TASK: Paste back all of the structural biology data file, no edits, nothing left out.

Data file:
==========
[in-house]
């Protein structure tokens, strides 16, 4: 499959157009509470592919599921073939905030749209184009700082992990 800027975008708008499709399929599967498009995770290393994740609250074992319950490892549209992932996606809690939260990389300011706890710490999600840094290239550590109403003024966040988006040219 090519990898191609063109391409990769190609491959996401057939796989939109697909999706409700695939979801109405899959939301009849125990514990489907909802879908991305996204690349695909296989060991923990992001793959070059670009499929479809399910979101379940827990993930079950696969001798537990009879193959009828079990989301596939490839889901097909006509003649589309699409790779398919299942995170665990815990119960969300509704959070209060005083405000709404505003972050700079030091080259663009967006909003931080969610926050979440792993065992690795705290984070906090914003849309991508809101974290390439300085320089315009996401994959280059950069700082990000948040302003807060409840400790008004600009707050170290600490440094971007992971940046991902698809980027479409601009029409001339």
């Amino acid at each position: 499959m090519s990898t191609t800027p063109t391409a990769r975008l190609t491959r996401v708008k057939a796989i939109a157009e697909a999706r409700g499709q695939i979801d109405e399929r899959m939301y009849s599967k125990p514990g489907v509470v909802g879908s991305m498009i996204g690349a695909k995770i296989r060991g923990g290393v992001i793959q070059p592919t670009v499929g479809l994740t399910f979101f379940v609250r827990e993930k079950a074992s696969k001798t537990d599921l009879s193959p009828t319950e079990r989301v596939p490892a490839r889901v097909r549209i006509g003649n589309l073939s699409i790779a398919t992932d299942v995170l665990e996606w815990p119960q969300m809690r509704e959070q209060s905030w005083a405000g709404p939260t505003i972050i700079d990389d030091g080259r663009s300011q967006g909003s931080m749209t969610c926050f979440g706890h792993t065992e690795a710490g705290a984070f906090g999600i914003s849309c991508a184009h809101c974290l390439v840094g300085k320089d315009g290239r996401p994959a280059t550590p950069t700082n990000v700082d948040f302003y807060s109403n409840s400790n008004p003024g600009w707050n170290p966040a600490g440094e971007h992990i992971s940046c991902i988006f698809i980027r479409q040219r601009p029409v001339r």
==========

[in-house]
């Protein structure tokens, strides 16, 4: 499959157009509470592919599921073939905030749209184009700082992990 800027975008708008499709399929599967498009995770290393994740609250074992319950490892549209992932996606809690939260990389300011706890710490999600840094290239550590109403003024966040988006040219 090519990898191609063109391409990769190609491959996401057939796989939109697909999706409700695939979801109405899959939301009849125990514990489907909802879908991305996204690349695909296989060991923990992001793959070059670009499929479809399910979101379940827990993930079950696969001798537990009879193959009828079990989301596939490839889901097909006509003649589309699409790779398919299942995170665990815990119960969300509704959070209060005083405000709404505003972050700079030091080259663009967006909003931080969610926050979440792993065992690795705290984070906090914003849309991508809101974290390439300085320089315009996401994959280059950069700082990000948040302003807060409840400790008004600009707050170290600490440094971007992971940046991902698809980027479409601009029409001339």
């Amino acid at each position: 499959m090519s990898t191609t800027p063109t391409a990769r975008l190609t491959r996401v708008k057939a796989i939109a157009e697909a999706r409700g499709q695939i979801d109405e399929r899959m939301y009849s599967k125990p514990g489907v509470v909802g879908s991305m498009i996204g690349a695909k995770i296989r060991g923990g290393v992001i793959q070059p592919t670009v499929g479809l994740t399910f979101f379940v609250r827990e993930k079950a074992s696969k001798t537990d599921l009879s193959p009828t319950e079990r989301v596939p490892a490839r889901v097909r549209i006509g003649n589309l073939s699409i790779a398919t992932d299942v995170l665990e996606w815990p119960q969300m809690r509704e959070q209060s905030w005083a405000g709404p939260t505003i972050i700079d990389d030091g080259r663009s300011q967006g909003s931080m749209t969610c926050f979440g706890h792993t065992e690795a710490g705290a984070f906090g999600i914003s849309c991508a184009h809101c974290l390439v840094g300085k320089d315009g290239r996401p994959a280059t550590p950069t700082n990000v700082d948040f302003y807060s109403n409840s400790n008004p003024g600009w707050n170290p966040a600490g440094e971007h992990i992971s940046c991902i988006f698809i980027r479409q040219r601009p029409v001339r």